Strategic Goal C:Target 11 By 2020, at least 17 per cent of terrestrial and inland water conserved

Strategic Goal C: To improve the status of biodiversity by safeguarding ecosystems, species and genetic diversity
Target 11
By 2020, at least 17 per cent of terrestrial and inland water, and 10 per cent of coastal and marine areas, especially areas of particular importance for biodiversity and ecosystem services, are conserved through effectively and equitably managed, ecologically representative and well connected systems of protected areas and other effective area-based conservation measures, and integrated into the wider landscapes and seascapes.


Kenya has officially protected over 8% of its terrestrial and marine ecosystems with a network of National Parks, National Reserves, Forest Reserves, and Sanctuaries. This is complemented by a further 160 Conservancies, ensuring an additional 11% of Kenya is actively managed for wildlife conservation. These Conservancies are estimated to contain as much as 60% of Kenya’s large mammals and protect a diverse array of habitats and other species . Presently, Kenya has 24 terrestrial National Parks which occupy an area of 29,504Km2 that is approximately 5.08% of the total area of Kenya. There are 31 terrestrial National Reserves in Kenya occupying 17,358.8km2 which is 3% of the country’s total area. Most of the National reserves are managed by county governments with technical advice from Kenya Wildlife Service.

Kenya has 257 sites categorized as natural forests which harbor a variety of wildlife species and are also water towers or water catchment areas. These natural forests fall under 4 key management regimes namely; community forests (52 sites covering 180, 245 ha), forest reserves (201 sites covering 2,045, 406 ha), national monuments (3 sites covering 401 ha) and trust land (1 site covering 188,2017ha) with a total area of 24,142.59km2 which is 4.2% of Kenya’s total area. Marsabit forest ecosystem management plan 2015-2025 is under legal notice No. 1894 of March 2016.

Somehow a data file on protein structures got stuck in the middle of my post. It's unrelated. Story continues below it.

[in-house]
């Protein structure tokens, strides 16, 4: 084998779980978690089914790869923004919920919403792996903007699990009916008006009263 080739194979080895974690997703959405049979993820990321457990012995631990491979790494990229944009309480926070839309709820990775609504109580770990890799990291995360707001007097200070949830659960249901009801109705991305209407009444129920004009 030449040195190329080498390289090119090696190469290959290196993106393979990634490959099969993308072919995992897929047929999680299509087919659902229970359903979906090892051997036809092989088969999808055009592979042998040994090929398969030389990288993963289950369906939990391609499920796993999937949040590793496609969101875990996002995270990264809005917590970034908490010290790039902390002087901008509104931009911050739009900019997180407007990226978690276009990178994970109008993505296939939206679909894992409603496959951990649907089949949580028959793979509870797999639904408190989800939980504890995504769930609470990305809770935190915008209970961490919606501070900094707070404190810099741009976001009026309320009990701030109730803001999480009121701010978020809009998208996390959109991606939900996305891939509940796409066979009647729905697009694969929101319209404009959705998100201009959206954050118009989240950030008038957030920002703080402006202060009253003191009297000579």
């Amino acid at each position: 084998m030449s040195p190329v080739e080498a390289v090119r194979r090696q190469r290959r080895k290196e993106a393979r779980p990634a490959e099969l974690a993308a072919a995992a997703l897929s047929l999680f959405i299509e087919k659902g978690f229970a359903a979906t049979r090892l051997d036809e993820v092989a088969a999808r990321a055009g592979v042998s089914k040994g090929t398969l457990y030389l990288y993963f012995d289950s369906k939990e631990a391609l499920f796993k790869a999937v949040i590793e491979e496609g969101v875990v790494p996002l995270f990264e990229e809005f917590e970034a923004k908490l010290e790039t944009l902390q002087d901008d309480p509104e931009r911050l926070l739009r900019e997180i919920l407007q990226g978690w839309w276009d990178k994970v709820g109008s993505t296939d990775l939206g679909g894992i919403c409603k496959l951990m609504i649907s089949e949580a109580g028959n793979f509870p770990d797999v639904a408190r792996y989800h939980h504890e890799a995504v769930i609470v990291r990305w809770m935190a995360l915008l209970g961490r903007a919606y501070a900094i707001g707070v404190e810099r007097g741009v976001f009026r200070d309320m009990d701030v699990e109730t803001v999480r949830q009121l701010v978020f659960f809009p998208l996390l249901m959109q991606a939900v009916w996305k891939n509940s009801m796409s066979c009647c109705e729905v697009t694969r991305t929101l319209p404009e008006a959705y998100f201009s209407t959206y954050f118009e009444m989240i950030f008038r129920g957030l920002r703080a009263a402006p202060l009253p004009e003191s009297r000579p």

There are 5 National Sanctuaries in Kenya located in Nakuru, Samburu, Kisumu and Homa bay counties. They cover12.47km2 of the country. These sites were designated as Sanctuaries for various reasons amongst them: spectacular views and abundant birdlife; conservation education and rescue centers; or due to historical reasons.

There are over 160 conservancies covering over 63,600Km2 representing 11% of the country’s area. Of these, 4 are Marine, 76 are community, 58 are private, and 26 are group while 60 are listed under World Database Protected Area (WPDA). They mostly operate as Community Based Organizations (CBOs), Trusts or private companies.

The Kenya’s Important Bird and Biodiversity Areas status and Trends report in 2016 indicates that there were two more additional areas identified which totals up to 67 Areas in Kenya. This is attributed to increase in patrolling and surveillance especially in the protected areas.  . Kenya has several wildlife corridors with the major ones being the Amboseli-Kilimanjaro and Mt. Kenya-Lewa downs-Samburu-Meru elephant corridors. The latter is a world heritage site

Kenya’s Vision 2030 flagship project for securing wildlife dispersal areas and migratory routes/corridors developed a Conservation Connectivity Framework (CCF), which has identified and mapped all the wildlife dispersal areas and migratory corridors in the southern and northern Kenya rangelands and coastal terrestrial ecosystems. The first phase of the mapping process focused on the southern Kenya rangeland ecosystems comprising six contiguous sub-ecosystems while the second phase focused on the northern Kenya rangelands and coastal terrestrial ecosystem comprising the greater Ewaso ecosystem, South Turkana-Mt. Elgon ecosystem, northeast Kenya landscapes, and coastal terrestrial ecosystems.

A total of 58 migratory routes and corridors were identified in the southern Kenya rangeland ecosystems: Maasai-Mara ecosystem (17); Eburu Forest and Lakes Naivasha-Elmentaita-Nakuru conservation and ecological area (8), Athi-Kaputiei and Nairobi National Park (7), South Rift (8), Amboseli and west Kilimanjaro (8), and the Tsavo xvii Conservation Area (10). Fifty-two migratory routes or corridors were identified in the northern Kenya rangelands and coastal terrestrial ecosystems, with the majority found in the greater Ewaso ecosystem. More salient routes and corridors used by other wildlife species also exist in the Kenya rangelands, but were not considered and need further investigation.

Kenya has six wetlands in the RAMSAR list: Lake Naivasha, Lake Baringo, Lake Bogoria, Lake Elementaita, Lake Nakuru and Tana River Delta. The process of listing more wetlands in RAMSAR site is underway to include sites such as Lake Ol Bolossat in Nyandarua county

The National Forest Programme 2016-2030  identifies loss of protected areas as a challenge towards forest management and conservation. It seeks under its strategy on water shed management to increase acreage of protected areas.  The National Strategy for achieving and Maintaining 10% Tree Cover by 2022 has been launched. The Fisheries Act 2016 also provide an avenue for conservation and management of the Marine Protected areas and other aquatic resources to enhance the livelihood of the communities dependent on the resources